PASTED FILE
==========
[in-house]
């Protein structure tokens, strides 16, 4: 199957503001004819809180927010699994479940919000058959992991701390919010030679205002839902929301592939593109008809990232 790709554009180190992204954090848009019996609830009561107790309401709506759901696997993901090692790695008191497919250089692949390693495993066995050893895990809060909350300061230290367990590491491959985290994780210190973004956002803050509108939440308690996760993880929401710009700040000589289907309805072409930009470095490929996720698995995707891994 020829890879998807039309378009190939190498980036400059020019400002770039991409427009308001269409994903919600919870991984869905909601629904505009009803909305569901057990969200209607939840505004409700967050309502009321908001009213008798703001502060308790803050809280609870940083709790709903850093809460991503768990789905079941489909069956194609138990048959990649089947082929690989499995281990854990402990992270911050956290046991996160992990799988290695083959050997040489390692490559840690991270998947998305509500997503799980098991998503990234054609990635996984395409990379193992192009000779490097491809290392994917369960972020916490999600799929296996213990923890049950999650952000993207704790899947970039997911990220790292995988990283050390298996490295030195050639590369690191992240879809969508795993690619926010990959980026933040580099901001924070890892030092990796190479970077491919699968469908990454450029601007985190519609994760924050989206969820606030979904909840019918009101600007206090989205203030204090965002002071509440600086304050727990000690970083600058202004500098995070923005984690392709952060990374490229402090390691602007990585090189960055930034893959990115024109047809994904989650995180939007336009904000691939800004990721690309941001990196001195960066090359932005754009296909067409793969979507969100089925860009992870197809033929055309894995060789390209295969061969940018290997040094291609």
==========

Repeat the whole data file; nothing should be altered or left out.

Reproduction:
[in-house]
């Protein structure tokens, strides 16, 4: 199957503001004819809180927010699994479940919000058959992991701390919010030679205002839902929301592939593109008809990232 790709554009180190992204954090848009019996609830009561107790309401709506759901696997993901090692790695008191497919250089692949390693495993066995050893895990809060909350300061230290367990590491491959985290994780210190973004956002803050509108939440308690996760993880929401710009700040000589289907309805072409930009470095490929996720698995995707891994 020829890879998807039309378009190939190498980036400059020019400002770039991409427009308001269409994903919600919870991984869905909601629904505009009803909305569901057990969200209607939840505004409700967050309502009321908001009213008798703001502060308790803050809280609870940083709790709903850093809460991503768990789905079941489909069956194609138990048959990649089947082929690989499995281990854990402990992270911050956290046991996160992990799988290695083959050997040489390692490559840690991270998947998305509500997503799980098991998503990234054609990635996984395409990379193992192009000779490097491809290392994917369960972020916490999600799929296996213990923890049950999650952000993207704790899947970039997911990220790292995988990283050390298996490295030195050639590369690191992240879809969508795993690619926010990959980026933040580099901001924070890892030092990796190479970077491919699968469908990454450029601007985190519609994760924050989206969820606030979904909840019918009101600007206090989205203030204090965002002071509440600086304050727990000690970083600058202004500098995070923005984690392709952060990374490229402090390691602007990585090189960055930034893959990115024109047809994904989650995180939007336009904000691939800004990721690309941001990196001195960066090359932005754009296909067409793969979507969100089925860009992870197809033929055309894995060789390209295969061969940018290997040094291609």